Romeo and Juliet
Act 3 Scene 1 - Verona, a public place
‘Verona, a public place’ is one of the most important, as well as dramatic scenes in the story of ‘Romeo and Juliet’. It leads us into the climax of the story, and brings out various emotions and feelings from the audience. However, the scene would never have been successful in engaging the audience if it were not for the build up of Act 1 and Act 2’s introduction. Therefore, it is necessary to consider to some extent what Shakespeare constructs on stage before Act 3 begins.
Before we enter Act 3, there are a few things we, as an audience, are already acquainted with. We know that Tybalt, Juliet’s cousin, is currently furious about Romeo showing up at their party. He is determined to seek revenge, to ‘teach him a lesson’, and he is not the type of man who would back down easily, as he says at the party “I will withdraw, but this intrusion shall
Now seeming sweet, convert to bitt’ rest gall.” Meaning although he agrees not to start a fight at the party, he intends to go after Romeo on another occasion. Tybalt’s personality is very mechanical. He seems to be constantly infuriated, and the reaction and outcome we get every time he appears is inevitable; a fight is guaranteed. Mercutio, Romeo’s close friend, has the opposite effect. Like his name, Mercutio is very ‘mercurial’. He is witty and sharp, but he also has a very volatile and unstable personality. One minute he could be laughing and joking, the other, he could be in distress and annoyed. Yet, he is a likeable man, because we enjoy hearing his clever play with words. We never know what to expect from him when he appears on stage.
We know that with Tybalt on Romeo’s back, a conflict is on its way. However, just before the scene, we saw Romeo and Juliet bound themselves in a loving marriage; a marriage yet to be consummated. We also remember the Prince saying that if anymore fighting were to happen between the families, death would be the punishment.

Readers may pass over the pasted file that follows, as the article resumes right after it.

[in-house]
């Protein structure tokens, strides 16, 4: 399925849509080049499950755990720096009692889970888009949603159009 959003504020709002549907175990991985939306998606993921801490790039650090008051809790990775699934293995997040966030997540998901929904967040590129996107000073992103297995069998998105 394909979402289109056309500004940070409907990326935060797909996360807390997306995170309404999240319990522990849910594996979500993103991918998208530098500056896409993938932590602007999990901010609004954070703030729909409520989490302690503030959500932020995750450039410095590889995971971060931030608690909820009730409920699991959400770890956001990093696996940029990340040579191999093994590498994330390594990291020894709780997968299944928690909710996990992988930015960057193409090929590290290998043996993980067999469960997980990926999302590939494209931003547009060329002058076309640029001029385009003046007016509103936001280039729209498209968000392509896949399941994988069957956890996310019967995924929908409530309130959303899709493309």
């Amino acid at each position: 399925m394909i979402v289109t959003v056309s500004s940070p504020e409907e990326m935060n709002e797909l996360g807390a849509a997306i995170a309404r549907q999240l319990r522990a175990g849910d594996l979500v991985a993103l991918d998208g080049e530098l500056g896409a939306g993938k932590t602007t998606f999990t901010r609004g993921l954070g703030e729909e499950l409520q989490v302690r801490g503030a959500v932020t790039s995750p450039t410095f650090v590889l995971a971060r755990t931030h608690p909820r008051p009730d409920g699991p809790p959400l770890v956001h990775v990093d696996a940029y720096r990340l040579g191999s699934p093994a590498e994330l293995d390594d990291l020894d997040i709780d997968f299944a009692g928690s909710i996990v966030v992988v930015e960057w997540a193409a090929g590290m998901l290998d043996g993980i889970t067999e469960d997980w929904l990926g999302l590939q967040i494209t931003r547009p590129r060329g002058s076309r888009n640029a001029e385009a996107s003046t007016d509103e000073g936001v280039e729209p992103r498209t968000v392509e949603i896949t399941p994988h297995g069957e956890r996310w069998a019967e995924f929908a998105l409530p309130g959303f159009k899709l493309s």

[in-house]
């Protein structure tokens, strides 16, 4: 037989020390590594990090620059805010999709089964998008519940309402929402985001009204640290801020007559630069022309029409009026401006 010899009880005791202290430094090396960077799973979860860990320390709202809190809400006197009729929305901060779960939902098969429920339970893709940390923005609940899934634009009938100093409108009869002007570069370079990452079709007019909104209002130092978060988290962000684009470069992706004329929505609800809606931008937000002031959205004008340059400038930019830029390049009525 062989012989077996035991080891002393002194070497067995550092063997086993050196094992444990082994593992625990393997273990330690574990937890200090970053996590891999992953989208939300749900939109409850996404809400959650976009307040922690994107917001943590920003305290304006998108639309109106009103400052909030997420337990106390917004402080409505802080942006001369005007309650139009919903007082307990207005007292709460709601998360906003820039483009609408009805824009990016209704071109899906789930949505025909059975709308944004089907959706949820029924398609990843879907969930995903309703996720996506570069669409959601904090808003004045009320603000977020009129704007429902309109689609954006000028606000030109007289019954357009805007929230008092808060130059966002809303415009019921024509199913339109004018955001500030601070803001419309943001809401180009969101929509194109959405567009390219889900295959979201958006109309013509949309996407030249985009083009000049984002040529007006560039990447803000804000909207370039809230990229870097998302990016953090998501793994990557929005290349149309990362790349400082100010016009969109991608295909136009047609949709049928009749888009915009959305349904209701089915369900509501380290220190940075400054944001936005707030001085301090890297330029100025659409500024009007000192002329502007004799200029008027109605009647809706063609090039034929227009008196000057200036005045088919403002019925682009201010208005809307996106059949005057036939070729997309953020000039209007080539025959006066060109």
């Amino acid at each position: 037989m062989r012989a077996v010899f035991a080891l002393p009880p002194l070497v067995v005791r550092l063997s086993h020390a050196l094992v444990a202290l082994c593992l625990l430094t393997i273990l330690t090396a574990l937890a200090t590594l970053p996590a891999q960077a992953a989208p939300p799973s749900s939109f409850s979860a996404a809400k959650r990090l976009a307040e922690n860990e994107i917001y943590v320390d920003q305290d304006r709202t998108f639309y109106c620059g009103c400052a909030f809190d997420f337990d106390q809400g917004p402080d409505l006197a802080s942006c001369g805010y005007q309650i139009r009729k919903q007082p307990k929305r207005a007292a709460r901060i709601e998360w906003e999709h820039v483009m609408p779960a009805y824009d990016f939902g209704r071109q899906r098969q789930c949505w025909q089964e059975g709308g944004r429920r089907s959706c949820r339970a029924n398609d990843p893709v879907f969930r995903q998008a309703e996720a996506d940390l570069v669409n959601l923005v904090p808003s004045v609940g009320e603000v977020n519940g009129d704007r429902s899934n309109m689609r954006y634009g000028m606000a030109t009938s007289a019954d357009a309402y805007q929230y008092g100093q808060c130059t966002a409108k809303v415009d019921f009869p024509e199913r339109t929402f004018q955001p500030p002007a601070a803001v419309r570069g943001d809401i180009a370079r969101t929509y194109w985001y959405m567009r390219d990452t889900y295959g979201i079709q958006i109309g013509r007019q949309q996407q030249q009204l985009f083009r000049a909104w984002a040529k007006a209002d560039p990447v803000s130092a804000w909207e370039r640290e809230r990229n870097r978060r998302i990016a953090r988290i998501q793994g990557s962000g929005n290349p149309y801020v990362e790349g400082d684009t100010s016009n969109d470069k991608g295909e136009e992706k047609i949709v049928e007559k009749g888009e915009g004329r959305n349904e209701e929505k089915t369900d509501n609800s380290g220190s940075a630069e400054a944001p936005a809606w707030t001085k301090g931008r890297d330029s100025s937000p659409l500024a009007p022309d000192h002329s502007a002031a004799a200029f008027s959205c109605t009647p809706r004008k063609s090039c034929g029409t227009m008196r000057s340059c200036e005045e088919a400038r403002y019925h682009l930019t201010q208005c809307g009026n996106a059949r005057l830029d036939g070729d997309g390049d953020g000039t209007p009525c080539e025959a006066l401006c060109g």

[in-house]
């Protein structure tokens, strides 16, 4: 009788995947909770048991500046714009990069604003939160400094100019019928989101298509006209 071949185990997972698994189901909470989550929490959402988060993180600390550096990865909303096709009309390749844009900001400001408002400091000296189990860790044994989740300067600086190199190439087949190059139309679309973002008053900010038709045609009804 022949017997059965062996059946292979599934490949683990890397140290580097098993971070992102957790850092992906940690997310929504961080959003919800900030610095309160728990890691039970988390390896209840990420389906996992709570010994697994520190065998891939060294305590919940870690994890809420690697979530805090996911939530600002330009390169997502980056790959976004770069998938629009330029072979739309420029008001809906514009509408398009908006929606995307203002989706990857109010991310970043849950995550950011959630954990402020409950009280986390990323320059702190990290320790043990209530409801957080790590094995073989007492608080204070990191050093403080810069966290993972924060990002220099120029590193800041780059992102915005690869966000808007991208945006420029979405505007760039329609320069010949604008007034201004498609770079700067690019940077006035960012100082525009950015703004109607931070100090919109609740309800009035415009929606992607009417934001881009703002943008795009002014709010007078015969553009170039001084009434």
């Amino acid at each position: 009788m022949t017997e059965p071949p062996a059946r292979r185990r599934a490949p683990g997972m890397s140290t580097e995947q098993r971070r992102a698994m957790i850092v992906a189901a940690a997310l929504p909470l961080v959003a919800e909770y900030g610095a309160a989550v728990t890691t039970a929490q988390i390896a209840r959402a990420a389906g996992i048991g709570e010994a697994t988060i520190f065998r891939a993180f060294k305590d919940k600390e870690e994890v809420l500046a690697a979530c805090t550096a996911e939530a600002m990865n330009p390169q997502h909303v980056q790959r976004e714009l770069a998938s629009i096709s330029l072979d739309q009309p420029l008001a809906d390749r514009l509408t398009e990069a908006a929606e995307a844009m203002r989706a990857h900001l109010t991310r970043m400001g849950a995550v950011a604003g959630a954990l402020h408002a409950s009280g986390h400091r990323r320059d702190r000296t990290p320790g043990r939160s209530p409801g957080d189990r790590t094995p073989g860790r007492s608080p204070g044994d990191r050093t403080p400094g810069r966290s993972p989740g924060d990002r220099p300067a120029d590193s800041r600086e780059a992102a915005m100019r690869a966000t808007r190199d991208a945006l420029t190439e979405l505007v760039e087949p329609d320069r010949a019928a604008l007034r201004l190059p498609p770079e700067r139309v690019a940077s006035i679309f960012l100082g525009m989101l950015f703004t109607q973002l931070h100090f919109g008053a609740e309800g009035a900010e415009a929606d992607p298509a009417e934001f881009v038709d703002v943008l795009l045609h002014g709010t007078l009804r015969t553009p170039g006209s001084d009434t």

In other words, we are aware of the trouble that is brewing, and the problems go beyond one another. We are hoping, expecting and worried of what might happen next. We arrive to the scene with questions and plot complications in our minds. What will Romeo do if Tybalt really does come challenging him? Will he be able to fight like a man and end up fighting his wife’s cousin, or worse, being executed by the Prince? Or would Juliet have softened him, and he would reject the fight, bringing shame to the family? Our awareness to this information is essential in order for us to have full engagement into ‘Verona, a public place’.
When we finally enter Act 3 Scene 1 along with our psychological baggage, a dramatic effect is already present. The name of the scene, “Verona, a public place” is already reminding us of trouble. We remember the Prince prohibiting anymore fighting between the families. ‘A public place’ was where they should not have been starting trouble again, but ironically, that was where they were.
The scene starts with Benvolio and Mercutio, out in the public and exposed to danger and trouble, immediately after the happy, peaceful wedding of Romeo and Juliet. The sudden change of atmosphere gives us a ‘slap in the face’; signifying how love and understanding diminishes all too quickly.
Benvolio tries to talk Mercutio out of hanging around, to ‘retire’, as the “day is hot, the Capels are abroad And if we meet we shall not scape a brawl For now, these hot days is the mad blood stirring.” Although Benvolio is trying to avert trouble and put Mercutio off from finding some, his choices of words are silly. Mercutio is in an awkward mood, and Benvolio just builds up the tension by using words like ‘hot’, ‘brawl’, ‘mad blood’, and ‘stirring’. He talks about dispute and madness, putting Mercutio into the mood of fighting. Mercutio ignores Benvolio’s advice, and responds in the way he always does; in a chain of humorous...
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